What are the goals of this project and related ones going forward? Fairmount Park Conservancy’s mission is to bring Philly’s parks to life, and we believe that public spaces should hum with the vibrancy and enrichment of live performance, visual arts and other multi-media culture. We hope this ambitious dance series ushers in a new era of extraordinary cultural happenings in Philadelphia’s beautiful and beloved parks.
Would you like to add any other points about these performances or plans for future collaborations? The Conservancy is grateful to the Pew Center for Arts and Heritage for their invaluable support and guidance on this project.
Raft Piece at the Discovery Center
For more information, visit myphillypark.org.
About Trisha Brown Dance Company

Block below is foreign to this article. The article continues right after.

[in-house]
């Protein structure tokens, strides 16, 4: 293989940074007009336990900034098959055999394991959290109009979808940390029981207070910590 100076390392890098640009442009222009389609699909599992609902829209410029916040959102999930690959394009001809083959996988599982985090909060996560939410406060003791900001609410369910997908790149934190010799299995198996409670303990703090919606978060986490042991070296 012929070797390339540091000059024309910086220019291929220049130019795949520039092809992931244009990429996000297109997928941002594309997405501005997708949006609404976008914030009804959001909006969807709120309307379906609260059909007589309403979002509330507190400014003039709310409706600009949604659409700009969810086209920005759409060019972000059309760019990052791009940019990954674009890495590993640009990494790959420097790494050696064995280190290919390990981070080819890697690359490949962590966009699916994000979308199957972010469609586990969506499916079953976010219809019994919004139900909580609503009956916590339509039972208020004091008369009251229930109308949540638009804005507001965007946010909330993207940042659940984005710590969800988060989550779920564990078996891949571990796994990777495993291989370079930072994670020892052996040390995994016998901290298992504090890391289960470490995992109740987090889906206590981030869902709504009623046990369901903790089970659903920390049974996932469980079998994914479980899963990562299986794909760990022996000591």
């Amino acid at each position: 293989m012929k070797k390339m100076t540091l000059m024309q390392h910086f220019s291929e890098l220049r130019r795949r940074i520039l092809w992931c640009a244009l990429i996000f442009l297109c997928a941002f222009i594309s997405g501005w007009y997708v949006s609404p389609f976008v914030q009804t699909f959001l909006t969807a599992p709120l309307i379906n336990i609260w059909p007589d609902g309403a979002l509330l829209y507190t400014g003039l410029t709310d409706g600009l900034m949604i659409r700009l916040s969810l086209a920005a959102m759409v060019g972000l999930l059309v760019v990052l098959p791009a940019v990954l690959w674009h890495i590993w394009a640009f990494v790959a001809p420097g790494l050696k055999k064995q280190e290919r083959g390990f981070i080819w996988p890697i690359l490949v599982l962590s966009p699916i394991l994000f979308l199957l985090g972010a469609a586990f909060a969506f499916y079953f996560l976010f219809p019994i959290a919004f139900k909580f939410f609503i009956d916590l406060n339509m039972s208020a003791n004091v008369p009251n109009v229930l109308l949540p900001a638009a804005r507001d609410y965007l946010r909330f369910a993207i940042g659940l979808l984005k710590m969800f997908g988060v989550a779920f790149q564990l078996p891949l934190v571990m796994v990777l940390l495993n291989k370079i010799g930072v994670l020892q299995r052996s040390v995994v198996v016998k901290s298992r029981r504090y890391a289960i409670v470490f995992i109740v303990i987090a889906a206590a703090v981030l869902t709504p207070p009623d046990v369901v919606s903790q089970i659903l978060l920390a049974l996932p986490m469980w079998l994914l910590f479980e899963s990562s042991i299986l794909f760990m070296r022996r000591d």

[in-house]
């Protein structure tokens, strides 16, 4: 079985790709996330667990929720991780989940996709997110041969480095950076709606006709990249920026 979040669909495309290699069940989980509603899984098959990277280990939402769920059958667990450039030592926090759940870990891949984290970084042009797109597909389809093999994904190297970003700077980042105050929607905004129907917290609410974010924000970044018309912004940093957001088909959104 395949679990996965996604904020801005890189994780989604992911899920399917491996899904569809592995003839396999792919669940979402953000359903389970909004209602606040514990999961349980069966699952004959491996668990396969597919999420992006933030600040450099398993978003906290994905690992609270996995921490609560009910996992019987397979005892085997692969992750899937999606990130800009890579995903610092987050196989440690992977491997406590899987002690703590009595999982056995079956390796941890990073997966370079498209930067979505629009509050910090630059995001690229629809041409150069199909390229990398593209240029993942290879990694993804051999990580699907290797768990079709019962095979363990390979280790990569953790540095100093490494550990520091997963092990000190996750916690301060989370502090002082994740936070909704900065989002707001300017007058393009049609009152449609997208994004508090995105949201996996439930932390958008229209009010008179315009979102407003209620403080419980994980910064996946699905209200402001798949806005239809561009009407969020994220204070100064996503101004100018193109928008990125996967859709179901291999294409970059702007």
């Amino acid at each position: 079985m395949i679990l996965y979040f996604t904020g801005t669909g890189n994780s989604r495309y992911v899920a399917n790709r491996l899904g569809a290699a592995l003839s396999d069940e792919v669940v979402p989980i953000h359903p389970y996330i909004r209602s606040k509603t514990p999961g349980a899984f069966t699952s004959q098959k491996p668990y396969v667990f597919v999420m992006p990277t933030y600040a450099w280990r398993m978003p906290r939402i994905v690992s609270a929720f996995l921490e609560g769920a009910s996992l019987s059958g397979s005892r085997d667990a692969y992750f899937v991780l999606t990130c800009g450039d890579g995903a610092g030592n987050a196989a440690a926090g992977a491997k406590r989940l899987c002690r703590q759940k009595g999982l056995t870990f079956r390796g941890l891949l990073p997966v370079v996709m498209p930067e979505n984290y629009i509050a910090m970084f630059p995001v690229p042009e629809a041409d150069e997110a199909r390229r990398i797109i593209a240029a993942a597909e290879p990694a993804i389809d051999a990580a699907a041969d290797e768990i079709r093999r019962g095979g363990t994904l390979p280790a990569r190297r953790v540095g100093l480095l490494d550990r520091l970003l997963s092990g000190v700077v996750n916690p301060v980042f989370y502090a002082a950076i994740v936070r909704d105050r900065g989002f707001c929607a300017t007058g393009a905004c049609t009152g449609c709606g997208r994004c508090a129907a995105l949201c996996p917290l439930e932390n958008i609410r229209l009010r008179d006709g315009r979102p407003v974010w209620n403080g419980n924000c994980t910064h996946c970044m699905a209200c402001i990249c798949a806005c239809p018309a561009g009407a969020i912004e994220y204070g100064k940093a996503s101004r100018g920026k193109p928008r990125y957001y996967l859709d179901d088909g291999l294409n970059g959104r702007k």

Trisha Brown Dance Company (TBDC) is a post-modern dance company dedicated to the performance and preservation of the work of Founding Artistic Director and Choreographer, Trisha Brown (1936-2017). Established in 1970, TBDC has toured throughout the world presenting the work, teaching and building relationships with audiences and artists alike. Brown engaged collaborators who are themselves leaders in music, theater and the visual arts, including visual artists Robert Rauschenberg, Donald Judd, and Elizabeth Murray and musicians Laurie Anderson, John Cage, and Alvin Curran, to name a few. With these partners, Brown created an exceptionally varied body of work, with premieres and performances for NYC audiences and international counterparts. When Brown retired as head of her Company in 2013, the Board appointed longtime Company members Diane Madden and Carolyn Lucas as Associate Artistic Directors with the mandate that they present her dances in a variety of spaces, indoors and out, proscenium and alternative; develop, deepen and expand the Company’s educational initiatives; and treat the Company’s archive as a living organism to be used to better understand her work, in particular, and dance in general. Learn more at https://trishabrowncompany.org.